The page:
Livistona chinensis (Chinese fan palm) The Chinese Fan Palm is a beautiful solitary fan palm that will eventually reach 8 -12 meters. With lush fan shaped leaves, this is an absolutely stunning Palm that produces small cream colored flowers then large bunches of attractive blue fruit! Plants available approx 30-40cm tall! Livistona chinensis; the genus is named for the baron of Livingston. There are two subspecies; Livistona chinensis var. chinensis, China Southeast, and Vietnam. And Livistona chinensis var. subglobosa, Bermuda, Florida, Hawaii, Japan, Jawa, Marianas, Mauritius, Nansei-shoto, New Caledonia, La Réunion, and Taiwan.  Livistona chinensis was first described as Latania chinensis (Jacquin, 1801), from plants cultivated and subsequently naturalised in Mauritius and brought to Schoenbrunn Gardens, Vienna in 1788. It is lectotypified by the illustration in Jacquin (1801), Tab. 11, Fig. 1. The species name was taken from that used for the palm in Mauritius, “Latanier de la Chine”. Bretschneider (1898) provided some evidence to suggest that the naturalist and traveller Pierre Poivre was responsible for introducing the palm, during the mid 1700s, to Mauritius where it soon became naturalised. Poivre had made extensive collections of plants from southeast China and Indochina during the period 1740-1767. Martius (1838) provided the transfer to Livistona, based on Brown (1810) who suggested it should correctly have been in Livistona, but without formal transfer. For NW corner rainforest. Another orphan discarded when still a potted plant and put to use in our garden. Very slow to establish. 1A.1885  Rainforest Corner, lost 2012 replaced with 2 2017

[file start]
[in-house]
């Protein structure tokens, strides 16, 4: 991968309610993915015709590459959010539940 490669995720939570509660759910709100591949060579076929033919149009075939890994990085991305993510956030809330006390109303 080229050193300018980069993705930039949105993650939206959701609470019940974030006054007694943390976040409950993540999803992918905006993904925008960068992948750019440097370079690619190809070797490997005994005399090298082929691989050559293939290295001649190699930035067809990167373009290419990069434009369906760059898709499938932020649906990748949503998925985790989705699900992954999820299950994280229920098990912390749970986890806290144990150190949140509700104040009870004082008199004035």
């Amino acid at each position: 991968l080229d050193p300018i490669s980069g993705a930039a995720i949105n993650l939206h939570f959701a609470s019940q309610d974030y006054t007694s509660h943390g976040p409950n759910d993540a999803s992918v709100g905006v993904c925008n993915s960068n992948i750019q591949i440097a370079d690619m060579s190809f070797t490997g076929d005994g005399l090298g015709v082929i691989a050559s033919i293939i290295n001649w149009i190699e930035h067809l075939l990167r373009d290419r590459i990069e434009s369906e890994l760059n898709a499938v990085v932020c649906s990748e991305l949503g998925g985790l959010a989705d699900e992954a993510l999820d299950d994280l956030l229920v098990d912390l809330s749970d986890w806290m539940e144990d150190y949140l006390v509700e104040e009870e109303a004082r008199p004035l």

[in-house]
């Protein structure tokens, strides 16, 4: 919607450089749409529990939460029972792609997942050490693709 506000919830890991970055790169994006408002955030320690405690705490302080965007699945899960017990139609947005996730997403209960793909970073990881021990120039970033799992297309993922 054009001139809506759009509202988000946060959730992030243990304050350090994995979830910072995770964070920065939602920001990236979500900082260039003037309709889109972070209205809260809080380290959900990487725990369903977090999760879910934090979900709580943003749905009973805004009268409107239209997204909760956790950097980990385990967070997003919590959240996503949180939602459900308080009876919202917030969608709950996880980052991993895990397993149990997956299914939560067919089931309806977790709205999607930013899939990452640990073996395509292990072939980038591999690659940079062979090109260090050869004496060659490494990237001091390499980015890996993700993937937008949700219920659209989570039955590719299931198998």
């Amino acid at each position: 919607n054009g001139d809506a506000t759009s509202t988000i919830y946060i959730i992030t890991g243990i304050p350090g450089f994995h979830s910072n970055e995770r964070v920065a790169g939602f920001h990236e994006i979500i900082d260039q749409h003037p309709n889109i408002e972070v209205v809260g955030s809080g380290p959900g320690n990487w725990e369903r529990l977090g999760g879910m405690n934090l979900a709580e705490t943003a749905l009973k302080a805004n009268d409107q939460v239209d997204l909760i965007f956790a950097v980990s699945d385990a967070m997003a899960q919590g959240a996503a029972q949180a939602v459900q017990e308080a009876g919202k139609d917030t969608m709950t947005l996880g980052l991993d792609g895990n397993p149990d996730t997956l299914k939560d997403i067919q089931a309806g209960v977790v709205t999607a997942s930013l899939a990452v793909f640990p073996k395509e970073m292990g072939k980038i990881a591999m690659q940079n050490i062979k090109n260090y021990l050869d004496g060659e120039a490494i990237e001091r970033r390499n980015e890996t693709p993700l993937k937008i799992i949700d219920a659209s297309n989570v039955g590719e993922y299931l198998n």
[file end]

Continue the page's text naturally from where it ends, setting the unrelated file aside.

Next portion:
Rhapis excelsa  broadleaf lady palm or “the lady palm” is a species of fan palm (Arecaceae subfamily Coryphoideae, tribe Corypheae)  southern China and Taiwan NW rainforest area

unidentified Palmetto Rainforest Corner

 Unidentified New Guinea Palm Rainforest Corner